For Britain to get a high speed railway, 6,000 goats will have to die. Baa, say the goats, to obscure vellum laws. [Annals of Improbable Research]

And because it’s winter and snowing where I am, here is Derek Lowe’s cold weather chicken noodle soup—with grated hardboiled eggs! [In the Pipeline]

Amusing News Aliquots

Silly samplings from this week’s science news, compiled by Bethany Halford and Jeff Huber.

A crocodile lures birds by balancing twigs on its head. Credit: Vladimir Dinets

A crocodile lures birds by balancing twigs on its head. Credit: Vladimir Dinets

As if they weren’t scary enough already, crocodiles are also smart enough to set traps to catch prey. [ScienceDaily]

Finally, a color palette to help you figure out what the color of your urine really says about you. [Cleveland Clinic]

“Studies show there might be a positive correlation between intelligence and alcohol consumption.” The Newscripts gang would be smug if we didn’t think this was bunk. [New Republic]

German scientists discover the best way to get a bartender’s attention.  It’s easier than you think. [Seriously, Science?]

Feeling weighed down by all your self-esteem? Then use this online calculator to determine your “vitality age”—that is, the actual age of your body given your lifestyle choices—and feel the self-esteem melt away. [Daily Mail]

We suggest you check out this long read on insomnia drugs just before bedtime. [New Yorker]

2013 Holiday Gift Guide

The Newscripts gang prefers to digest our Thanksgiving turkey and stuffing before facing the inevitable onslaught of the holiday shopping season. But this year Thanksgiving and Hanukkah fall on the same day – a rare convergence that won’t occur again until the year 79,811. So to help out the last-minute shoppers among our Jewish readers (don’t forget you’ve got an eight-day grace period), we’re putting up our chemistry-themed gift ideas a week earlier than usual.

Continue reading →

Amusing News Aliquots

Silly samplings from this week’s science news, compiled by Sophia Cai, Bethany Halford, and Jeff Huber.

Photo by Johanna Werminghausen

Photo by Johanna Werminghausen

Who says romance is dead? Colorful hermaphrodite sea slugs make love by stabbing one another in the head. [Science News]

Cold and flu season has its benefits: Researchers find that giving a battery a cold actually improves its performance. [ScienceDaily]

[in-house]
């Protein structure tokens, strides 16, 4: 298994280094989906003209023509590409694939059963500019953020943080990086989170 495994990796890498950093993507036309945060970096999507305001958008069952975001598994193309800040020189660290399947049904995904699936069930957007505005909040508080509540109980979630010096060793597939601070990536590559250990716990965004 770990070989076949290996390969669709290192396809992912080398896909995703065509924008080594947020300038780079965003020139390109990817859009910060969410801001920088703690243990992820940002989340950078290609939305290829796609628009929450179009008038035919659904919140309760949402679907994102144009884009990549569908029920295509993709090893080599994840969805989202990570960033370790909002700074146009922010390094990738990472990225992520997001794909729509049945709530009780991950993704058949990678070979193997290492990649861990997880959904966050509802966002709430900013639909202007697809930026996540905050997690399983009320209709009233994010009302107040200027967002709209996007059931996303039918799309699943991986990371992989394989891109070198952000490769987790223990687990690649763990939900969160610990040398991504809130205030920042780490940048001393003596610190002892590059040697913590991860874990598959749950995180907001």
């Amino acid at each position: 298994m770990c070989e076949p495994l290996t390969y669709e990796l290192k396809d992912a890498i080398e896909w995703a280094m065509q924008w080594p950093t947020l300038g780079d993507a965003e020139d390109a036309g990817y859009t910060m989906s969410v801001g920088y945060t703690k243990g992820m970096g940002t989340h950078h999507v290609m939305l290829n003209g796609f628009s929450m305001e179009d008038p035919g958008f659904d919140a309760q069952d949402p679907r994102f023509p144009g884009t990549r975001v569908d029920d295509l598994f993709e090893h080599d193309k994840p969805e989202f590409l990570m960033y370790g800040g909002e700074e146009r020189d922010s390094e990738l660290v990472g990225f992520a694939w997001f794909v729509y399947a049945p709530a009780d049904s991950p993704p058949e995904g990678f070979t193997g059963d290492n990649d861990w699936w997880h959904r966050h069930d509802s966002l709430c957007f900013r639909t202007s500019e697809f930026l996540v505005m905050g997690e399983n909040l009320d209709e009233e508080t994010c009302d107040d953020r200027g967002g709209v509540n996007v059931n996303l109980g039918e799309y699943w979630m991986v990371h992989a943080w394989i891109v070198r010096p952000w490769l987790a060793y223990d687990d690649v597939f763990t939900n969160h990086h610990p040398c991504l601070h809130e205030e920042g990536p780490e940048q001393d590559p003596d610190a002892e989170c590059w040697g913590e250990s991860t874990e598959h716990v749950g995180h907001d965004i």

To promote the 2014 Winter Olympics and to demote commuters’ waistlines, Russia is now accepting 30 squats as payment for a train ticket. (With video!) [Mashable]

Study finds that eating chocolate can lead to lower body fat. If that’s the case, why is the peanut M&M so chubby then? [News.com.au]

How to reach out and touch someone when you’re an ocean apart. [Social Reader]

Why does wine cry? Turns out it’s not because you’re also crying. (With video.) [NPR]

The Weather Channel is rebranding itself as the “ESPN for weather,” so expect to see spin-off channels such as Weather Channel 2 and Weather Channel Classic coming soon. [AP]

Good clean fun the Newscripts gang can get behind: Soap made from beer. [Tennessean]

Storied for hundreds of years in Chinese traditional medicine, black bear bile now shows promise in slowing development of type 1 diabetes. [National Geographic]


Amusing News Aliquots

Silly samplings from this week’s science news, compiled by Sophia Cai, Bethany Halford, and Jeff Huber.

Credit: U.S. PTO

Credit: U.S. PTO

Watch out, Leslie hat – you’re not the only wearable device for feeding and observing birds and insects anymore. New invention lets you clip a feeder to the brim of your hat … or even anchor it to your mouth. [Improbable Research]

Kid discovers dinosaur skeleton. Paleontologists who overlooked the skeleton await timeout. [ScienceDaily]

Flaunting long legs in an attempt to hitchhike actually works! Emu found wandering around I-75 in Sarasota, Fla., is picked up by animal services. [Tampa Tribune]

Remember how your mother told you money doesn’t grow on trees? Yeah, about that… [ABS Australia]

More than a century after the whistling kettle’s invention, scientists have finally figured how it works. [Gizmodo]

When a man loves a woman … he slows down his walking pace to match hers, study finds. [News.com.au]

Chocolate: It’s the new black. [NPR]

Coming soon to the moon: Netflix, cat videos, and the eternal frustration of waiting for the Internet to load. [NPR]

Check out our new favorite tumblr: That’s Not How You Pipette. [thatsnothowyoupipette]